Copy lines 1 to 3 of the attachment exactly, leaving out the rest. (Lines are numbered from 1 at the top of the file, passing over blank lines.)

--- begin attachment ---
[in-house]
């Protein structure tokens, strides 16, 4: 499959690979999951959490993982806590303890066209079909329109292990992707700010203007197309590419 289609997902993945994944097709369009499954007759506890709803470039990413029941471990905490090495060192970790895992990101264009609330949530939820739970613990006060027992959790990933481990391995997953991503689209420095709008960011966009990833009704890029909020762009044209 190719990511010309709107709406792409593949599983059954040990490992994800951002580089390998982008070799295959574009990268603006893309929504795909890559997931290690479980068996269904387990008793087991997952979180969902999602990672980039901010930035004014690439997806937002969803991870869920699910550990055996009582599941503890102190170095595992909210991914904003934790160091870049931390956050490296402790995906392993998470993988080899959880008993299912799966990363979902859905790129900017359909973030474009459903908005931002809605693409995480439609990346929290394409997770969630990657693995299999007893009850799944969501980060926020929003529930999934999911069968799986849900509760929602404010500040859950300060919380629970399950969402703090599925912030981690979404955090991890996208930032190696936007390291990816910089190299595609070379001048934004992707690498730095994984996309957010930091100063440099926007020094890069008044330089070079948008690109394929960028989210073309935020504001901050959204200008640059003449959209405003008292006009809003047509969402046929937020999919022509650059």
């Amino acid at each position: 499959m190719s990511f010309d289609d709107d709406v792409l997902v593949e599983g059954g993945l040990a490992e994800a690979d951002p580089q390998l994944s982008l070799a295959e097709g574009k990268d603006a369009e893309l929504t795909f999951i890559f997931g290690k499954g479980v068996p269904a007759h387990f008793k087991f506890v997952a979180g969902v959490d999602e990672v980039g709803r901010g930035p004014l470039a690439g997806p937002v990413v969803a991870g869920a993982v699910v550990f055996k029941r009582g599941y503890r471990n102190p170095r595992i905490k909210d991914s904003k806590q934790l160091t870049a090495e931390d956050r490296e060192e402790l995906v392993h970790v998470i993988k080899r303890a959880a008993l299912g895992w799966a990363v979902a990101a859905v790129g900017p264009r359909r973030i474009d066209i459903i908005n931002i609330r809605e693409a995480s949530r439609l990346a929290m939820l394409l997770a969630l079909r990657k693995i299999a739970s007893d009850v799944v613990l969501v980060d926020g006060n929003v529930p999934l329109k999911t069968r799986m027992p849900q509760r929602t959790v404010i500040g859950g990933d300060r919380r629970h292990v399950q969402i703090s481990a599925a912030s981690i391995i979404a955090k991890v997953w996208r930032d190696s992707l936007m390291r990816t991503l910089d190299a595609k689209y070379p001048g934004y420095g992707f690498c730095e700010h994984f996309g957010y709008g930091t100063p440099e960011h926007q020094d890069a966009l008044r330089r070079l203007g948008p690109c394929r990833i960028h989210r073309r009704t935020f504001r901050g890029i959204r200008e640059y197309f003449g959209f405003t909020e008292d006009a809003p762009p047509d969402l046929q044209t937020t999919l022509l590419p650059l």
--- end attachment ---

[in-house]
């Protein structure tokens, strides 16, 4: 499959690979999951959490993982806590303890066209079909329109292990992707700010203007197309590419 289609997902993945994944097709369009499954007759506890709803470039990413029941471990905490090495060192970790895992990101264009609330949530939820739970613990006060027992959790990933481990391995997953991503689209420095709008960011966009990833009704890029909020762009044209 190719990511010309709107709406792409593949599983059954040990490992994800951002580089390998982008070799295959574009990268603006893309929504795909890559997931290690479980068996269904387990008793087991997952979180969902999602990672980039901010930035004014690439997806937002969803991870869920699910550990055996009582599941503890102190170095595992909210991914904003934790160091870049931390956050490296402790995906392993998470993988080899959880008993299912799966990363979902859905790129900017359909973030474009459903908005931002809605693409995480439609990346929290394409997770969630990657693995299999007893009850799944969501980060926020929003529930999934999911069968799986849900509760929602404010500040859950300060919380629970399950969402703090599925912030981690979404955090991890996208930032190696936007390291990816910089190299595609070379001048934004992707690498730095994984996309957010930091100063440099926007020094890069008044330089070079948008690109394929960028989210073309935020504001901050959204200008640059003449959209405003008292006009809003047509969402046929937020999919022509650059």
């Amino acid at each position: 499959m190719s990511f010309d289609d709107d709406v792409l997902v593949e599983g059954g993945l040990a490992e994800a690979d951002p580089q390998l994944s982008l070799a295959e097709g574009k990268d603006a369009e893309l929504t795909f999951i890559f997931g290690k499954g479980v068996p269904a007759h387990f008793k087991f506890v997952a979180g969902v959490d999602e990672v980039g709803r901010g930035p004014l470039a690439g997806p937002v990413v969803a991870g869920a993982v699910v550990f055996k029941r009582g599941y503890r471990n102190p170095r595992i905490k909210d991914s904003k806590q934790l160091t870049a090495e931390d956050r490296e060192e402790l995906v392993h970790v998470i993988k080899r303890a959880a008993l299912g895992w799966a990363v979902a990101a859905v790129g900017p264009r359909r973030i474009d066209i459903i908005n931002i609330r809605e693409a995480s949530r439609l990346a929290m939820l394409l997770a969630l079909r990657k693995i299999a739970s007893d009850v799944v613990l969501v980060d926020g006060n929003v529930p999934l329109k999911t069968r799986m027992p849900q509760r929602t959790v404010i500040g859950g990933d300060r919380r629970h292990v399950q969402i703090s481990a599925a912030s981690i391995i979404a955090k991890v997953w996208r930032d190696s992707l936007m390291r990816t991503l910089d190299a595609k689209y070379p001048g934004y420095g992707f690498c730095e700010h994984f996309g957010y709008g930091t100063p440099e960011h926007q020094d890069a966009l008044r330089r070079l203007g948008p690109c394929r990833i960028h989210r073309r009704t935020f504001r901050g890029i959204r200008e640059y197309f003449g959209f405003t909020e008292d006009a809003p762009p047509d969402l046929q044209t937020t999919l022509l590419p650059l």